I admit that I’ve been cooly analytical about most of Apple’s recent product announcement. Part of that may stem from the fact that it’s usually pretty clear what Apple will be announcing based on their refresh cycle; part of it may be that every detail of Apple’s upcoming products are called out by intrepid bloggers months ahead of time. The end result is that there are usually few surprises remaining by the time Tim or Phil take the stage for the official announcement. Yesterday, Cook’s “One more thing” brought back a feeling I haven’t felt watching an Apple event in a long time: joy and astonishment.
There are numerous things that make the Apple Watch unique in a sea of prematurely ejaculated shartwatches, but I believe the most impressive thing about it is the way Apple has – again – reinvented the ways we physically interact with technology.
The Digital Crown, the most vital interaction a user will have with the device, is a variation of Apple’s enormously popular iPod clickwheel, which is probably why Cook in his presentation and Apple on its website referenced it as a parallel innovation. The original iPod introduced the concept of rotation for input selection. Something about that interaction is so familiar that it’s ingrained, whether you’re adjusting your thermostat (which I’m sure is why Nest (and iPod) founder Tony Fadell used it), dialing a rotary telephone – or obviously setting the time on your watch. Apple used this near-universal familiarity and incorporated it into cutting edge technology in a way that’s truly useful. Pressing the Crown serves as the home button; “winding” it serves as a selector, a means of zooming content and doubtless myriad other uses that will make themselves known the closer we get to an actual product launch.
The button below the Digital Crown, for which I haven’t seen a proper name given yet, is analogous to the Menu button on the original iPod; it’s an input that allows an entirely different set of shortcut and contextual options separate from the Crown. It’s a pairing with which users should be familiar – like the right-click a mouse. If you agree with the premise that numerous gestures on the face of a smartwatch would be not only confusing by obstructive to content, it’s a smart way to create selection options away from the watch face.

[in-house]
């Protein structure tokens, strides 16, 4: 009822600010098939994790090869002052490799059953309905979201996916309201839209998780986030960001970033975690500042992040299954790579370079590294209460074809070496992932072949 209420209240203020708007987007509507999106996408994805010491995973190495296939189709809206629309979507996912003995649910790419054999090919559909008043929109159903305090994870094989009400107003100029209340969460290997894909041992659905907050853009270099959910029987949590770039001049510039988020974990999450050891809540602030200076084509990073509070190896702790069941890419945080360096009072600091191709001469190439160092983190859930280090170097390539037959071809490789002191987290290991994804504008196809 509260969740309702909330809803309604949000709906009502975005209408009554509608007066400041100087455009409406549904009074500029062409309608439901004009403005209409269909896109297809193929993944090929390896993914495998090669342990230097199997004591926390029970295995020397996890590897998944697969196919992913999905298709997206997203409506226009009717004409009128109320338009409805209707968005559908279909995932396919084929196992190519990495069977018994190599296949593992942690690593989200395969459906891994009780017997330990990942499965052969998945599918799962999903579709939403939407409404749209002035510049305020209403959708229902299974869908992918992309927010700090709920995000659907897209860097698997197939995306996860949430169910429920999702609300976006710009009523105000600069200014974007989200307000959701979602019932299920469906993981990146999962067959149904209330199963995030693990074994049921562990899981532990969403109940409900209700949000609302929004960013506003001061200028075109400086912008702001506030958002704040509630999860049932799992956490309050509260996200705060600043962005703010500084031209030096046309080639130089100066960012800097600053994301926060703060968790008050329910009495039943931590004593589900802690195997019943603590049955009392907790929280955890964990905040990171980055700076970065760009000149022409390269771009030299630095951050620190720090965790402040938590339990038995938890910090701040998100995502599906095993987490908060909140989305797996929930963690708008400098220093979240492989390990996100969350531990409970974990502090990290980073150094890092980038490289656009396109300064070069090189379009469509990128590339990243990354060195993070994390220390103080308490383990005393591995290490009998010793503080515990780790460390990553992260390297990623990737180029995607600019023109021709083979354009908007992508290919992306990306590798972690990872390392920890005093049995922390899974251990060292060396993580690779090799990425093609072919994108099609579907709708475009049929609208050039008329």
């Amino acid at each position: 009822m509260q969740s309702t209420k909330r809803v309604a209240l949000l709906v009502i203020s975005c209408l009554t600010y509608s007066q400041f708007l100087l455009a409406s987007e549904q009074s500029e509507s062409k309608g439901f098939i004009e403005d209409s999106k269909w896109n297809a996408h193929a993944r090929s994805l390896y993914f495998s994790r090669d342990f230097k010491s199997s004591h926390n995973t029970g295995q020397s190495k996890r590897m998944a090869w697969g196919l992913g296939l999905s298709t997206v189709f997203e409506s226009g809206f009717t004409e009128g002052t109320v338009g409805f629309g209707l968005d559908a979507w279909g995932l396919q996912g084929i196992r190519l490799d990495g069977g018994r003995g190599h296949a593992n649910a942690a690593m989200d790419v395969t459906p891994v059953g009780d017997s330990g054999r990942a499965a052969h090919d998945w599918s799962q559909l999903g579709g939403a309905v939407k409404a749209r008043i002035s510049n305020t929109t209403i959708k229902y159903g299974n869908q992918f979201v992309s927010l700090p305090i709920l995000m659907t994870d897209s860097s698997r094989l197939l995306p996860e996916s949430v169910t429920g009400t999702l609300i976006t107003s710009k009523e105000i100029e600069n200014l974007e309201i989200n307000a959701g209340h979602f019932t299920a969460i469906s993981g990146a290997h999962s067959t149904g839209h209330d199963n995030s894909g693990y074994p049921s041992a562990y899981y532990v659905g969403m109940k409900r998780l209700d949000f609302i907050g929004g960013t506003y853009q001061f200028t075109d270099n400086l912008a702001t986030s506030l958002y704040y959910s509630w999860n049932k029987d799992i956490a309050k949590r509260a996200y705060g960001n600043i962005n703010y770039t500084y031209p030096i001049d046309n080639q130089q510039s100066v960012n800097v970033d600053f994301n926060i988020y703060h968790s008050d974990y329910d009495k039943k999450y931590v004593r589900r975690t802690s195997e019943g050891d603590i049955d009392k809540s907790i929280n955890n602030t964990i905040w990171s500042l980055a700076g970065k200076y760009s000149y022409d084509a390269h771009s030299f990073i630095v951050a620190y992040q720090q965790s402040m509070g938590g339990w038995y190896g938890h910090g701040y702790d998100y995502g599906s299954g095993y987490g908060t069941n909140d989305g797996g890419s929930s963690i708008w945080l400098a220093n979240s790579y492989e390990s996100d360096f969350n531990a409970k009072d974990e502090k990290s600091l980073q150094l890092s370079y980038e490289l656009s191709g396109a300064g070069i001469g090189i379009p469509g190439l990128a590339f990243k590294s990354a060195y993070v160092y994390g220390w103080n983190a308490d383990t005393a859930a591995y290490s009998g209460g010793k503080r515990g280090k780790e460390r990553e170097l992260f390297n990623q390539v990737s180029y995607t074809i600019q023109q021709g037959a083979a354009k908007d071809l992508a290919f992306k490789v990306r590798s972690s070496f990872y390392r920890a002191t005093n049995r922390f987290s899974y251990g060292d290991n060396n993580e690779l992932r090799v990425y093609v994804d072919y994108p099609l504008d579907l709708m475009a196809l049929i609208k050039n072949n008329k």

Apple also introduced a deepening of their touch metaphor – literally – with the addition of the Force Press. Instead of trying to work with interaction paradigms that wouldn’t make sense on such a small screen, Apple took one of its most successful input methods and expanded it along the same axis of interaction. A tap will select; a tap and push will bring up an entirely different set of functions. Again, this is a way to create thousands of interaction options using just a few familiar, unobtrusive movements.
Taptic feedback is the way users will receive notifications through what Apple is calling it the Taptic Engine. It’s a gentle tap emanating from the backside of the watch to your wrist. For a device as body-personal as the Apple Watch, it’s a suitably subtle method of notification – miles away from the beeping and flashing that seems to be taking over my iPhone. Upon hearing about the feature, my first reaction was “Of course that’s how notifications should work.”
These interaction technologies are a strong reflection of Apple’s greatest skill as creators of tools. They think deeply about how people use things and design their offerings around this use. Back when the Moto revealed its
270 360, I wasn’t as impressed as a lot of people about the fact that it was round (turns out it isn’t). I wrote:
Instead of letting history dictate or limit the things it can do because it’s worn in a place historically occupied by a watch, maybe Motorola should think about what they want the device to do and let those things dictate what it looks like. I’ve heard of a certain Apple designer who thinks of what he works on that way and he’s regarded as pretty good at what he does.
The Apple Watch is not a hollow harkening – it doesn’t run on references devoid of practical use. It’s Jony Ive’s reimagining of how a watch should work based on how we use technology. I remember listening to Moto’s head designer talk about how they were “reinventing the modern-day timepiece,” and I really hope they have those guys on suicide watch. Apple just announced its smartwatch – amateur hour is over.